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Having trouble understanding Odd or even functions of Fourier

  1. Jun 22, 2014 #1
    1. The problem statement, all variables and given/known data

    Is the function even, odd, or neither

    [tex]y(t) = \frac{2At}{w} for 0<t<\frac{w}{2}[/tex]
    [tex]y(t) = \frac{-2At}{w}+2A for \frac{w}{2}<t<w[/tex]

    2. Relevant equations

    even function f(-t) = f(t)
    off function f(-t) = -f(t)

    3. The attempt at a solution

    I just dont understand the concept, any help is appreciated.
     
  2. jcsd
  3. Jun 22, 2014 #2

    SteamKing

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    An example of a even function is y = cosine (x) or y = x^2.
    An example of an odd function is y = sine (x) or y = x.

    If you look a graphs of these functions, what property of their graphs distinguishes an even function from an odd function?
     
  4. Jun 22, 2014 #3

    vela

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    I believe you meant to specify one piecewise function:
    $$y(t) = \begin{cases}
    \frac{2At}{w}, & 0 \le t < \frac w2 \\
    2A - \frac{2At}{w}, & \frac w2 \le t < w
    \end{cases}.$$ This specifies just one period of the function. You want to repeat it so that you have a function defined for all ##t##. The question is asking if the resulting function is even, odd, or neither.
     
  5. Jun 22, 2014 #4
    That is correct, I could not figure out how to do the piecewise function.

    I have done a bunch of reading and I still dont get it. If i graph it (see attachment it doesnt appear to be symmetrical about either axis, or maybe I am just missing something)



    Thanks
     

    Attached Files:

    Last edited: Jun 22, 2014
  6. Jun 22, 2014 #5

    LCKurtz

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    What you have drawn is just one period. Draw some more of the graph, using the fact that you know what a period looks like, going both directions and see if what you get looks even or odd.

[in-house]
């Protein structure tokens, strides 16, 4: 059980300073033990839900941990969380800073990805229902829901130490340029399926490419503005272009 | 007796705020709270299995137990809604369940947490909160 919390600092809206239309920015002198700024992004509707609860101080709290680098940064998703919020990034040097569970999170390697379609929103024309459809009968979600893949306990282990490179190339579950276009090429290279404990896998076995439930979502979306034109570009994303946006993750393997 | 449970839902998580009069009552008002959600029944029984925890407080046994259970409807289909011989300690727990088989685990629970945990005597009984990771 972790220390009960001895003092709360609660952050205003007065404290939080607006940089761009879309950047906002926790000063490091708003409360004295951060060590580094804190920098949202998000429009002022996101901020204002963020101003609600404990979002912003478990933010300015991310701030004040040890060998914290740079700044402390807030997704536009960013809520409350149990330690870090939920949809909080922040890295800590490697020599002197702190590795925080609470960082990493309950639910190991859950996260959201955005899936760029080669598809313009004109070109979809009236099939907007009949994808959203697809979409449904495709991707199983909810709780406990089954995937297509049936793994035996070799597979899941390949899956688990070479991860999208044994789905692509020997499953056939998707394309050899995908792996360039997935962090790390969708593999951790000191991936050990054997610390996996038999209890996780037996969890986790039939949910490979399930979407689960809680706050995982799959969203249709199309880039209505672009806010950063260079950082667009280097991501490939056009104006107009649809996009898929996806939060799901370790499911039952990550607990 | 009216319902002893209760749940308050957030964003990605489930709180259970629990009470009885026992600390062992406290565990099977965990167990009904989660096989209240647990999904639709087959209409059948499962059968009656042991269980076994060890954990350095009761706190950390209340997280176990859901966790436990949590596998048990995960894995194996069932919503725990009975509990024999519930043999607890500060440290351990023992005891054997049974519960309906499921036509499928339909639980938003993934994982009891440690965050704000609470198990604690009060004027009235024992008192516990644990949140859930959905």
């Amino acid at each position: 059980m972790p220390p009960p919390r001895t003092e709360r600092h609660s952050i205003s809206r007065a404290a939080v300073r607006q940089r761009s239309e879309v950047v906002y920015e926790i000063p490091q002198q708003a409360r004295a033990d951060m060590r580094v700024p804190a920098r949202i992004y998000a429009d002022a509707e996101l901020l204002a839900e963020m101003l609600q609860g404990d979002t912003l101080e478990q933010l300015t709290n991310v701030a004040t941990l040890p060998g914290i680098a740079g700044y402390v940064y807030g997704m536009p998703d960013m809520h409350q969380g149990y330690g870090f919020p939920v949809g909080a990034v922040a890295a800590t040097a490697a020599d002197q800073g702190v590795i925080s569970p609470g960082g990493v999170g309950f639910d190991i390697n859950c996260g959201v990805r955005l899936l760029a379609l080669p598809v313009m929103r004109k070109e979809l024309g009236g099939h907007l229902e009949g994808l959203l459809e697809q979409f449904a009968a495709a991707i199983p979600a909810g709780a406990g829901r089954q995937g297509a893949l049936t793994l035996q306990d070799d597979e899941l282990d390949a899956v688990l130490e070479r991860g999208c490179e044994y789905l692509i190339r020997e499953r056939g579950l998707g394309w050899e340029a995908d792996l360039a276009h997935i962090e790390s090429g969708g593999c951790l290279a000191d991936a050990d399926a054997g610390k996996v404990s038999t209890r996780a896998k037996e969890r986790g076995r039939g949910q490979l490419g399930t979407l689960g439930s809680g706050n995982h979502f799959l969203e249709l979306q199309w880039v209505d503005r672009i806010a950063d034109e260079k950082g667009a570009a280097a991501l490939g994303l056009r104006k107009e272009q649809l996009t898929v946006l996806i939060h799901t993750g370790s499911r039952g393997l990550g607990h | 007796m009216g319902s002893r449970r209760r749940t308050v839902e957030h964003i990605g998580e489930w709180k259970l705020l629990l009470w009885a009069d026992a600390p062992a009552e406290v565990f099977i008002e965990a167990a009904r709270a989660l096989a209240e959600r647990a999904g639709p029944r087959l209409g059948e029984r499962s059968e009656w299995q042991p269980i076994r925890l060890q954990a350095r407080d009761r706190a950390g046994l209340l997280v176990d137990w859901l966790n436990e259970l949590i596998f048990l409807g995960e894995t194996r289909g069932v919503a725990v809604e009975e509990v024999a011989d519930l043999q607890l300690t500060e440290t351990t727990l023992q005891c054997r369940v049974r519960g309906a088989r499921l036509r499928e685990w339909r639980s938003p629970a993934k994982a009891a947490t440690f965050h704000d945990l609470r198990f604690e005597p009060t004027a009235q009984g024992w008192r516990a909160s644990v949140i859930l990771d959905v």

7. Jun 22, 2014 #6
    in that case I would say its symmetrical about the y axis which I believe is like a cos function so even?
     
  8. Jun 22, 2014 #7

    LCKurtz

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    Yes. You can see from the graph that ##f(-x)=f(x)##.
     
  9. Jun 23, 2014 #8
    Well I thought I understood it, but I ran into two more problems which dont make sense

    To me, they both should be Cos or even functions but the book says the first one is an odd function.

    What am I missing?

    Thanks so much
     

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  10. Jun 23, 2014 #9

    benorin

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    If u look at the functions, they both have a factor of t, so they are like sin(t) or just t, odd.
     
  11. Jun 23, 2014 #10

    LCKurtz

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    No benorin, that is not correct at all.

    @Spoolx: Generally you should start a new thread with a new question. If you extend those functions by drawing more periods as you did before you will wind up with one of three possibilities: even, odd, or neither. Ignoring the book's answer, tell us what you think and why.
     
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